In my previous post, I let 'er rip at the IASB/FASB "preliminary views" on measuring lease contract assets and liabilities. A close second on my list of investor-unfriendliness contained in their joint lease accounting Discussion Paper is the proposal that lease options (e.g., renewal, purchase, cancellation, etc.) and all other separately identifiable components of a contract should be balled up into one big ole asset and a corresponding liability.
My unsubstantiated suspicion is that the leasing industry served this one up to the boards in exchange for lowering their resistance to the elimination of operating lease accounting. It seems plausible, because, as I'm about to illustrate, that if we fail to require separate measurement for all of the material components of a lease contract, we will end up right back where we started. In other words, off-balance sheet lease accounting will continue to plague us.
Here's the example:
The fair value of an airplane is $100; economic depreciation is expected to be $10 per year. Airline A enters into a one-year lease contract with Lessor B for $12, paid in advance. The lessee has an option to buy the airplane for $90.01 at the end of the one-year lease term.
Separate and apart from its lease with Lessor B, Airline A purchases an option from a third party, Lessor C, to enter into another $12, one-year lease, commencing one year from now. The leased asset under this 'option to lease' would be a one-year-old airplane, with an option to buy for $80.01 at the end of the one-year lease term.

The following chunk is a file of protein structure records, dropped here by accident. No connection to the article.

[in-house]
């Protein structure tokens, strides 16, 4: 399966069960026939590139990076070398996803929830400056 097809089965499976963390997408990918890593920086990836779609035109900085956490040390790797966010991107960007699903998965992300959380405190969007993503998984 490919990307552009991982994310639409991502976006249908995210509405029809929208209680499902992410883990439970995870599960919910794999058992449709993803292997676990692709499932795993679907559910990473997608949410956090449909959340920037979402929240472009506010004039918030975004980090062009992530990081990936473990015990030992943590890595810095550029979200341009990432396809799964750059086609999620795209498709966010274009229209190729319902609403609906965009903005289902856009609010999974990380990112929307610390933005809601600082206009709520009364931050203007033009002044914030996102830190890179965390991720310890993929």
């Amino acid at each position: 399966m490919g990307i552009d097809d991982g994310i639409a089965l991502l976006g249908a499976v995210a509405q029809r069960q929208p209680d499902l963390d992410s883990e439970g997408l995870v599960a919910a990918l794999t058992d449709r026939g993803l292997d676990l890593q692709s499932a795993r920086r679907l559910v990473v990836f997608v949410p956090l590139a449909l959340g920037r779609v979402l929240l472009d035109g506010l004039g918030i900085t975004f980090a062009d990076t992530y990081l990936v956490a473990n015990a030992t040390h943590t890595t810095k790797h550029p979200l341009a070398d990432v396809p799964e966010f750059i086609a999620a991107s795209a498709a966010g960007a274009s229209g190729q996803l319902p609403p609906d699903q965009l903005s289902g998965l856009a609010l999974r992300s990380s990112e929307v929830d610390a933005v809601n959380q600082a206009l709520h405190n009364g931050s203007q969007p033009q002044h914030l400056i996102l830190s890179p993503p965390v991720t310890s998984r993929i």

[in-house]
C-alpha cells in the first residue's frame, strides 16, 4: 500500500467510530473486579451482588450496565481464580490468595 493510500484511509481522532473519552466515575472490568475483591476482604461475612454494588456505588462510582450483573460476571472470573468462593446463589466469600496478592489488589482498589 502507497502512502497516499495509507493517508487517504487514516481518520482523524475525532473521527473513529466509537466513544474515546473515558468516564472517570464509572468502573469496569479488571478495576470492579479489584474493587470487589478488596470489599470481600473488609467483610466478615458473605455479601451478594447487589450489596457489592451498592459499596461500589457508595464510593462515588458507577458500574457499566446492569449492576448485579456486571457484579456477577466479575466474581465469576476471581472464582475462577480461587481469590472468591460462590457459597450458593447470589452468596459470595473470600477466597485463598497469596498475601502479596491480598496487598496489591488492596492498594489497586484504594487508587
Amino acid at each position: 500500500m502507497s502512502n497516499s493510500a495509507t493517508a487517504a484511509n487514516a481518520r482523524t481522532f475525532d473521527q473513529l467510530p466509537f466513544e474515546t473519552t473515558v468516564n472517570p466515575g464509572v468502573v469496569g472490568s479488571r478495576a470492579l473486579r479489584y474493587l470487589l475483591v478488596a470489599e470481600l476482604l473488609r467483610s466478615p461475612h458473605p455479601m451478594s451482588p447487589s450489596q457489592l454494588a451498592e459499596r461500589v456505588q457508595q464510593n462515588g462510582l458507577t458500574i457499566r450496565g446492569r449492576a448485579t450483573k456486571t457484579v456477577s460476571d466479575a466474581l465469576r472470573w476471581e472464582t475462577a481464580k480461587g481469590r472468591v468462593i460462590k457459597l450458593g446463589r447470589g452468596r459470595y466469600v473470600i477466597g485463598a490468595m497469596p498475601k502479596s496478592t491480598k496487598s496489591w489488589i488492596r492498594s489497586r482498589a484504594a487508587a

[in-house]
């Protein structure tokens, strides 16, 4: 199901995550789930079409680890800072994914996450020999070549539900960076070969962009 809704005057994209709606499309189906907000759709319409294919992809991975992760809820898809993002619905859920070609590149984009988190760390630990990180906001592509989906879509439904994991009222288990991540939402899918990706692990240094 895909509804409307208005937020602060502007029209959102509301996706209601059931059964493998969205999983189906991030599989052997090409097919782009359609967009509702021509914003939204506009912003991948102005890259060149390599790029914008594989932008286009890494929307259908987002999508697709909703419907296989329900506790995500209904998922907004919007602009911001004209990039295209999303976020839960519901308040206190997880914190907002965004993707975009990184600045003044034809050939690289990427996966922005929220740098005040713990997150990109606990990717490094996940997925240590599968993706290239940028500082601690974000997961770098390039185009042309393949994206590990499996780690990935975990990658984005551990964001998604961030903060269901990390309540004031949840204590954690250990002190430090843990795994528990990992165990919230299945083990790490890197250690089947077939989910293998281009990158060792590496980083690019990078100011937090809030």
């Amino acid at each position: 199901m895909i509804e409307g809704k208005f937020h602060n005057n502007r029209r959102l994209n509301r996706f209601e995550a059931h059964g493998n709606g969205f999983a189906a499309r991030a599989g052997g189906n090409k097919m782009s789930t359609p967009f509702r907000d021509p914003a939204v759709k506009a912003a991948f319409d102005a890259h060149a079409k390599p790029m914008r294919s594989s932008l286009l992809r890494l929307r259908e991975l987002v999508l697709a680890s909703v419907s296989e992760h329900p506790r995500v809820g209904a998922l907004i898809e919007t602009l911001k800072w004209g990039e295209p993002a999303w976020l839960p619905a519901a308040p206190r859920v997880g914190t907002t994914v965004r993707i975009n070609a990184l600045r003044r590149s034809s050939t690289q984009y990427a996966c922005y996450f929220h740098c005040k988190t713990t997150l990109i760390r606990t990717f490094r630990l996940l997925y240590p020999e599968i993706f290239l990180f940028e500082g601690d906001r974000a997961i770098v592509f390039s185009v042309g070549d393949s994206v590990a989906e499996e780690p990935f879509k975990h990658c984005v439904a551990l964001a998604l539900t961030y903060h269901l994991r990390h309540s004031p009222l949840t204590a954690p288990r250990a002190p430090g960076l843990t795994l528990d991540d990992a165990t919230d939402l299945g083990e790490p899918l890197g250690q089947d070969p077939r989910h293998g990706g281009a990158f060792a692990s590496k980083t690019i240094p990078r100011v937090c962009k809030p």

And so on, and so forth. Airline A also enters into similar option contracts for subsequent years with new, or perhaps the same, lessors.
In accordance with the DP and the FASB's preliminary views, Airline A will conclude that the probability of exercising the purchase option is less than 50%. Therefore, Airline A will not add any portion of the expected future cash flows related to the option to the measurement of the rights acquired under the lease, or to the corresponding liability. Also, the numerous 'options to lease' do not meet the definition of a derivative per FAS 133 or IAS 39 (physical delivery of the leased asset will be required), so they won't be recognized until exercised.
Bottom line: $12 lease expense, no asset, no liability. Even though operating lease accounting will supposedly gone away, Airline A essentially achieves operating lease accounting in Year 1, and for subsequent years as well.
Is there a cost to constructing this crazy web of leases and options? You betcha, but I don't expect that would deter Mr. Schmo CEO from incurring that cost to get the accounting he 'needs.' Moreover, the result under the IASB's preliminary views would be even sweeter. (Are you surprised?) Let's say that the lease crosses over two accounting periods. The IASB approach would recognize $55 (=$10 + $90.01/2) of expense in the first fiscal year. This creates a $45 earnings bank that can be used in the second year. If Schmo CEO doesn't 'need' more earnings and the purchase option is in the money, then he will go ahead and exercise; otherwise he will let the option expire and withdraw $45 of earnings from the bank.
The Stated Rationale for Rejecting a Components Approach, and Why They're Wrong